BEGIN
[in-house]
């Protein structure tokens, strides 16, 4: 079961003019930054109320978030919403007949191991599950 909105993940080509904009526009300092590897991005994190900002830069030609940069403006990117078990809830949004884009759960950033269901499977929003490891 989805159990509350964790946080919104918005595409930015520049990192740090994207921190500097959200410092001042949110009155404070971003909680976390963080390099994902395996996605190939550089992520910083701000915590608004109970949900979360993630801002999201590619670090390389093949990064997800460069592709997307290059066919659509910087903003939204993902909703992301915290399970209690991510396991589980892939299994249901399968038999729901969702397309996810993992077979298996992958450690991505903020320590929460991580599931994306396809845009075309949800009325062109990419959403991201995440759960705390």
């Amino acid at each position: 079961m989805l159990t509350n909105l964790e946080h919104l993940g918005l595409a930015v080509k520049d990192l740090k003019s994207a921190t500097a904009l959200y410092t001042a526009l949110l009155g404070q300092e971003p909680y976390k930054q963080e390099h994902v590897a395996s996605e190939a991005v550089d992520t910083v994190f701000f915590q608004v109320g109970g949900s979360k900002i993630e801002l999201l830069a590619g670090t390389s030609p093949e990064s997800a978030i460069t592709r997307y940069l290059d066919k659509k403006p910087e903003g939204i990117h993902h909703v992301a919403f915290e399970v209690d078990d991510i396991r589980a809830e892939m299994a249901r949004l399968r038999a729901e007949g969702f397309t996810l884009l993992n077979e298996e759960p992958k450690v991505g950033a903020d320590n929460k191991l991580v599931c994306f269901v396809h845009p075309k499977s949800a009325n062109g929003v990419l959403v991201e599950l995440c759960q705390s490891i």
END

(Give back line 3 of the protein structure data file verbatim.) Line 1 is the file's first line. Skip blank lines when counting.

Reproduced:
């Amino acid at each position: 079961m989805l159990t509350n909105l964790e946080h919104l993940g918005l595409a930015v080509k520049d990192l740090k003019s994207a921190t500097a904009l959200y410092t001042a526009l949110l009155g404070q300092e971003p909680y976390k930054q963080e390099h994902v590897a395996s996605e190939a991005v550089d992520t910083v994190f701000f915590q608004v109320g109970g949900s979360k900002i993630e801002l999201l830069a590619g670090t390389s030609p093949e990064s997800a978030i460069t592709r997307y940069l290059d066919k659509k403006p910087e903003g939204i990117h993902h909703v992301a919403f915290e399970v209690d078990d991510i396991r589980a809830e892939m299994a249901r949004l399968r038999a729901e007949g969702f397309t996810l884009l993992n077979e298996e759960p992958k450690v991505g950033a903020d320590n929460k191991l991580v599931c994306f269901v396809h845009p075309k499977s949800a009325n062109g929003v990419l959403v991201e599950l995440c759960q705390s490891i």